July 7, 2006 – 1:52 AM
HOUSTON, July 5 /PRNewswire-FirstCall/ — Cyberonics, Inc. (NASDAQ:CYBX) today announced publication in the July 2006 issue of Neuropsychopharmacology (Neuropsychopharmacology 2006;31:1345-1355) of a peer-reviewed review article summarizing the results of a large body of studies that have investigated the mechanism of action of Vagus Nerve Stimulation (VNS) Therapy. The review also summarizes the principal safety and efficacy data for VNS Therapy as a treatment for treatment-resistant depression (TRD) and pharmacoresistant epilepsy. The authors provide a basis for how VNS Therapy is unique in its antidepressant activity and conclude that VNS Therapy is a well-tolerated and important treatment option for a subset of patients with TRD. Charles B. Nemeroff, M.D., Ph.D., Emory University is lead author of the article, "VNS Therapy in Treatment-Resistant Depression: Clinical Evidence and Putative Neurobiological Mechanisms."
The authors discuss findings of recent imaging studies conducted after acute and during long-term treatment of VNS Therapy for patients with TRD. These imaging studies revealed changes in medial temporal structures of the brain. Studies to identify the effects of VNS Therapy on neurotransmitter systems showed that VNS Therapy alters the firing rates of serotonergic neurons, those neurons implicated in the mechanism of action of the serotonin reuptake inhibitor antidepressant drugs, by a mechanism that is distinct from antidepressant drugs and consistent with the progressive increase in antidepressant response observed in clinical studies of VNS Therapy. In addition, data on mapping neural substrates support the concept that VNS Therapy acts directly by stimulating brain stem structures and indirectly by regulating the activity of neurons in limbic and cortical regions involved in mood regulation.
"After reviewing all the available data, taken together, it is clear that VNS Therapy is a promising treatment for patients living with TRD. Given the nature of TRD, it is exceptional that the antidepressant effect of VNS Therapy has been shown to improve over time and is sustained long-term for patients with TRD," commented Dr. Nemeroff. Results of ongoing clinical and imaging studies will be critical to increasing our understanding of the mechanisms of action that mediate the beneficial effects of VNS Therapy for TRD."
"This peer-reviewed evaluation of existing research on VNS Therapy demonstrates the importance of this treatment option for patients with TRD. I commend the authors for reviewing the data on mechanism of action and discussing the inherent value in VNS Therapy as a safe and effective treatment option for patients with TRD," said Robert P. ("Skip") Cummins, Cyberonics Chairman of the Board and CEO.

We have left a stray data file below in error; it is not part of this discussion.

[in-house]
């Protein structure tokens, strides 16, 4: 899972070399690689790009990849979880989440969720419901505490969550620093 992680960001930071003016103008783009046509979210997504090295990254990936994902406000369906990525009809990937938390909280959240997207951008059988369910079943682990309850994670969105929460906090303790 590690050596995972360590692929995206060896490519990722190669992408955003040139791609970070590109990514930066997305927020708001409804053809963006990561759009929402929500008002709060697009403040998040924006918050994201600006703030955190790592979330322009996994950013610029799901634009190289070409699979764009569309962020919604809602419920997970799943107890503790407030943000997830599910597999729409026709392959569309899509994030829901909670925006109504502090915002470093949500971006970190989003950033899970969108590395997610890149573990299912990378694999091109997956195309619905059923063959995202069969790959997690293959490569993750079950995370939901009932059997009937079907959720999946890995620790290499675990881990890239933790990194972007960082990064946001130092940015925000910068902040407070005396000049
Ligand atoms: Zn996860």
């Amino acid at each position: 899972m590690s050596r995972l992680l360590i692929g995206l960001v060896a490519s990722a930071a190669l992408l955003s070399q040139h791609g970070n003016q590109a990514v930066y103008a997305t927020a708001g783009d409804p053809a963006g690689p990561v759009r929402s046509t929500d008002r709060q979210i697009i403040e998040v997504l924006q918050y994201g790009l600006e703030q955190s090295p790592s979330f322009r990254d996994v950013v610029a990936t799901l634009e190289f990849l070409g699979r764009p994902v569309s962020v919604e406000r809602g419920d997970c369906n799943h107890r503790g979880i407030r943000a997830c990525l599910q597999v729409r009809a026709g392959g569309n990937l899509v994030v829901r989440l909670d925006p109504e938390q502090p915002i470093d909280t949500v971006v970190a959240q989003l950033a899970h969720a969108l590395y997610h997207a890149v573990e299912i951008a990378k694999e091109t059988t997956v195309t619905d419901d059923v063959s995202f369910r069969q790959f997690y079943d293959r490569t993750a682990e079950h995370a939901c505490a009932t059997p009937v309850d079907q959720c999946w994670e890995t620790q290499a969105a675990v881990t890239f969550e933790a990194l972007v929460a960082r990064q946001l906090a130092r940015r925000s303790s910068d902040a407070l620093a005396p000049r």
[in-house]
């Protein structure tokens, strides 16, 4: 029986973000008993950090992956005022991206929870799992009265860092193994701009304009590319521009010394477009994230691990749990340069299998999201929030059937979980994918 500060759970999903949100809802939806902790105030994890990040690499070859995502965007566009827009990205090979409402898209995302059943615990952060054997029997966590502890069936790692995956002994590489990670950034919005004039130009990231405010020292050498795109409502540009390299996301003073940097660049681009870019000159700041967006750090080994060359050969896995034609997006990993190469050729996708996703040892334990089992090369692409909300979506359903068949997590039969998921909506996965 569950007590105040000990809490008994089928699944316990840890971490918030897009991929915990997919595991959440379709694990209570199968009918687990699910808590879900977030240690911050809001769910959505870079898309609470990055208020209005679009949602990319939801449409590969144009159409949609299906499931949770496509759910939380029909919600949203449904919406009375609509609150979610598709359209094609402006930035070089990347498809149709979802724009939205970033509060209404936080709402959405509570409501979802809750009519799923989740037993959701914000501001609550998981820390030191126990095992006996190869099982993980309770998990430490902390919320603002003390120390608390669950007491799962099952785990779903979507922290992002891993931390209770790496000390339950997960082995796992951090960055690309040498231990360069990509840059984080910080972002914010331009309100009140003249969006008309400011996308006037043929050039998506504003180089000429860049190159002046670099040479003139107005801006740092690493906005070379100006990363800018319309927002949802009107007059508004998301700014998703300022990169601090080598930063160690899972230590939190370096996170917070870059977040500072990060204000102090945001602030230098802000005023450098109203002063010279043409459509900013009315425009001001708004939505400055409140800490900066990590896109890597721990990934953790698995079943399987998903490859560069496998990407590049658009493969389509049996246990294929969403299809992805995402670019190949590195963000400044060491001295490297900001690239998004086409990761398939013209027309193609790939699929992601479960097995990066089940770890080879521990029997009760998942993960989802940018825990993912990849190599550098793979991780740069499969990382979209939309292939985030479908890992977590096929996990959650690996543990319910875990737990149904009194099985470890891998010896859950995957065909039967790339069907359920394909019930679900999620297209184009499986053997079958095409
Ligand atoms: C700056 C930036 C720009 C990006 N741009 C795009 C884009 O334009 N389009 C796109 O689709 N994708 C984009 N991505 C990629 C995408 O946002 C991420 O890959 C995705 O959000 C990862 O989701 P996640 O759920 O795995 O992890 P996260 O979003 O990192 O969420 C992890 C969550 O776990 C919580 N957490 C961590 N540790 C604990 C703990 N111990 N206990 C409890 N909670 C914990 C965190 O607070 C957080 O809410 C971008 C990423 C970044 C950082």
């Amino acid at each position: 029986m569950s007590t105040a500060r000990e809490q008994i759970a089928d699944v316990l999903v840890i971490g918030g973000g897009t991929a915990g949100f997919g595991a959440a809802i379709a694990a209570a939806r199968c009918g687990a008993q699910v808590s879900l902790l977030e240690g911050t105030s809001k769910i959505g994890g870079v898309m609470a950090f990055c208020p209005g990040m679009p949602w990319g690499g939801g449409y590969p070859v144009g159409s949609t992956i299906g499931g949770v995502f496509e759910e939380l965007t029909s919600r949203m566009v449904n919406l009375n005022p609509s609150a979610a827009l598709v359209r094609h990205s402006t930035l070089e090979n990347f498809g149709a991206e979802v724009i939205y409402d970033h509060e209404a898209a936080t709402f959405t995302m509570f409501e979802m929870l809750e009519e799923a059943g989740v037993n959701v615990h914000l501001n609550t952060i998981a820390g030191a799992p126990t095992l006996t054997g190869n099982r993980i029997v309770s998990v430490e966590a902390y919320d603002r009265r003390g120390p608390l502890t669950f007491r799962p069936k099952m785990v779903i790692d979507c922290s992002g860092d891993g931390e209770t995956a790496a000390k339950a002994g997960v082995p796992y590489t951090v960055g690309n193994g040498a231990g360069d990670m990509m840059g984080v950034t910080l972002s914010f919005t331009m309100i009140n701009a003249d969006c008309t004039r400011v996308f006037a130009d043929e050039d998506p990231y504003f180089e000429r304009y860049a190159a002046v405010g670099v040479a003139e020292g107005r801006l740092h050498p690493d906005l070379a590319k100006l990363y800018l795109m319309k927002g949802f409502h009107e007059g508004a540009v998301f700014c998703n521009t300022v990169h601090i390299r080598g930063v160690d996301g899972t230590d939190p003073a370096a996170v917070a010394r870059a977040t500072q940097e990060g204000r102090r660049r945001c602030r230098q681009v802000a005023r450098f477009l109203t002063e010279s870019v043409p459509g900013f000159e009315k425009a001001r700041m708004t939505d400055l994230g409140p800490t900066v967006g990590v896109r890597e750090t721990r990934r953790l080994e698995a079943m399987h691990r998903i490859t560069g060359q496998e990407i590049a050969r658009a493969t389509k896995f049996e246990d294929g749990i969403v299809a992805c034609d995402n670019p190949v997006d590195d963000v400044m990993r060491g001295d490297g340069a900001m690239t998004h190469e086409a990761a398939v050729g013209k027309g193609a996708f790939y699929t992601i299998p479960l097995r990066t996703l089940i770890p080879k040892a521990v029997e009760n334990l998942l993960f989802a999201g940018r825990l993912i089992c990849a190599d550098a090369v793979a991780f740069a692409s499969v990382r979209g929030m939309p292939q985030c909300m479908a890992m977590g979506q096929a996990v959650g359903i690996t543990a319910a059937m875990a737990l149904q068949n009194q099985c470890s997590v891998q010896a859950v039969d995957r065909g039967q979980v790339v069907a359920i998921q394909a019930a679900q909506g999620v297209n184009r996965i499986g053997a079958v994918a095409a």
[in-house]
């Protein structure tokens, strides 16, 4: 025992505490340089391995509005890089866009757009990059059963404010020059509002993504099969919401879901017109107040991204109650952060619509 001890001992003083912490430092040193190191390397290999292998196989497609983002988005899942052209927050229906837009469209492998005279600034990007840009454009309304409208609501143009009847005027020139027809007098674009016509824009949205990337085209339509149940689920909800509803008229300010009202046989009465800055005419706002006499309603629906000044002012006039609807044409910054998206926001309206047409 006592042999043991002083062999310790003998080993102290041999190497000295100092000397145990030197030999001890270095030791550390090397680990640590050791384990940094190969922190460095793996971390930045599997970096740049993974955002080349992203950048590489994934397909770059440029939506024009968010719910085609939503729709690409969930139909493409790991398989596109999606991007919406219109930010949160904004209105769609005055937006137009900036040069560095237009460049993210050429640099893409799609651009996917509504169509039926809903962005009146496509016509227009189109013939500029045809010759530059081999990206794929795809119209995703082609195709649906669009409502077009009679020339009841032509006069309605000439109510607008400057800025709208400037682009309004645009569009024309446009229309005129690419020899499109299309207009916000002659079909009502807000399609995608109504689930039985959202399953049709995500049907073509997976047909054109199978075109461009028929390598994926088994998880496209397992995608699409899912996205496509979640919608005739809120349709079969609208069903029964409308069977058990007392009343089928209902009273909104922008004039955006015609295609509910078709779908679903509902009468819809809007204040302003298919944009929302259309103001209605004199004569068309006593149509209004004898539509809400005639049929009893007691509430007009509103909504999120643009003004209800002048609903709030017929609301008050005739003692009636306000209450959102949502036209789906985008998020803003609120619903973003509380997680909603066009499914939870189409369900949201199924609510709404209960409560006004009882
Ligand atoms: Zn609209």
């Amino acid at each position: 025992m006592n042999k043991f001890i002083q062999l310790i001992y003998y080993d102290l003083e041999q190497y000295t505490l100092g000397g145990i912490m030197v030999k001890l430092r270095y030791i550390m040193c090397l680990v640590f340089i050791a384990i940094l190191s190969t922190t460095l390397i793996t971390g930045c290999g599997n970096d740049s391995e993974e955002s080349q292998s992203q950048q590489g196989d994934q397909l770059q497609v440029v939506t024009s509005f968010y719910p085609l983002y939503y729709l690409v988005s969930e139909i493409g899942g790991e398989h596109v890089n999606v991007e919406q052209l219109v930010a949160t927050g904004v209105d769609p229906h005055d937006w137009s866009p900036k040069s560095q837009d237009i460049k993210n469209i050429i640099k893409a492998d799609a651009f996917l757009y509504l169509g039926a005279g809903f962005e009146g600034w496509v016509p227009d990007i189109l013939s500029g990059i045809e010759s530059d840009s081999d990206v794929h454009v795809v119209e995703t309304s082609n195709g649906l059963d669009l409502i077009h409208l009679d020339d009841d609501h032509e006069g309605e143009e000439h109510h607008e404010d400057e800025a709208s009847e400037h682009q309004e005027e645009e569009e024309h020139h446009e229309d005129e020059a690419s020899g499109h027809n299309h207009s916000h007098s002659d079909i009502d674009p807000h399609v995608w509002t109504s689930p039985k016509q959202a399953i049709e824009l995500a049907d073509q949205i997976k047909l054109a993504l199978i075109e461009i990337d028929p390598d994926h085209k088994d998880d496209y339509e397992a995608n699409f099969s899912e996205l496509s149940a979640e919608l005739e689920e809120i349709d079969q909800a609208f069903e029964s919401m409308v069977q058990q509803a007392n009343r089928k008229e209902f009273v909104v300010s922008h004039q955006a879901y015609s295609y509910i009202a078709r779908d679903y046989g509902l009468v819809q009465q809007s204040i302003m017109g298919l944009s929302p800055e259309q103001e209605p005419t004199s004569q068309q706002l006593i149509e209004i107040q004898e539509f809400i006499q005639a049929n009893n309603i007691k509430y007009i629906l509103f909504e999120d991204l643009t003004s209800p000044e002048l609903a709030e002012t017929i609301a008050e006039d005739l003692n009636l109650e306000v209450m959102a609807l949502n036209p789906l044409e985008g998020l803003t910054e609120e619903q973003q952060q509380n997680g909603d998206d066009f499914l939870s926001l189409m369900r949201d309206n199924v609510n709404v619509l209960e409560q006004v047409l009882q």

"Cyberonics recently announced the initiation of three mechanism of action studies at leading institutions across the country as well as a multicenter dosing study to investigate treatment outcomes for patients with TRD. Further, data was recently presented at the American Psychiatric Association Annual Meeting on the unprecedented durability of response in patients with TRD after two years of treatment with VNS Therapy."
In July 2005, the FDA approved VNS Therapy as an adjunctive long-term treatment of chronic or recurrent depression for patients 18 years of age or older who are experiencing a major depressive episode and have not had an adequate response to four or more adequate antidepressant treatments. VNS Therapy is the first FDA-approved implantable device-based treatment for depression and the first treatment developed, studied, approved and labeled specifically for patients with TRD. Peer-reviewed data published in Biological Psychiatry and the Journal of Clinical Psychiatry confirm the association of VNS Therapy with significant antidepressant benefits that are sustained and/or increase over time for patients with chronic or recurrent treatment-resistant depression. Further, recent peer-reviewed data published in the Journal of Clinical Psychiatry shows long-term treatment-as-usual, not including VNS Therapy, is ineffective for patients with treatment-resistant depression.
To date, more than 5,000 psychiatrists have been trained at Cyberonics- sponsored medical education programs, 2,650 psychiatrists have identified over 10,000 potential VNS patients, 180 different payers have approved individual case by case use of VNS Therapy, 1,100 patients have been treated with VNS Therapy and approximately 4,700 patients have been denied access to VNS Therapy by their insurance providers. The Company is actively working with psychiatrists, patients, patient advocacy organizations, employers and payers to provide psychiatrists and patients with TRD the same universal access to VNS Therapy enjoyed by neurologists and their epilepsy patients through broad based coverage policies for the past six years.
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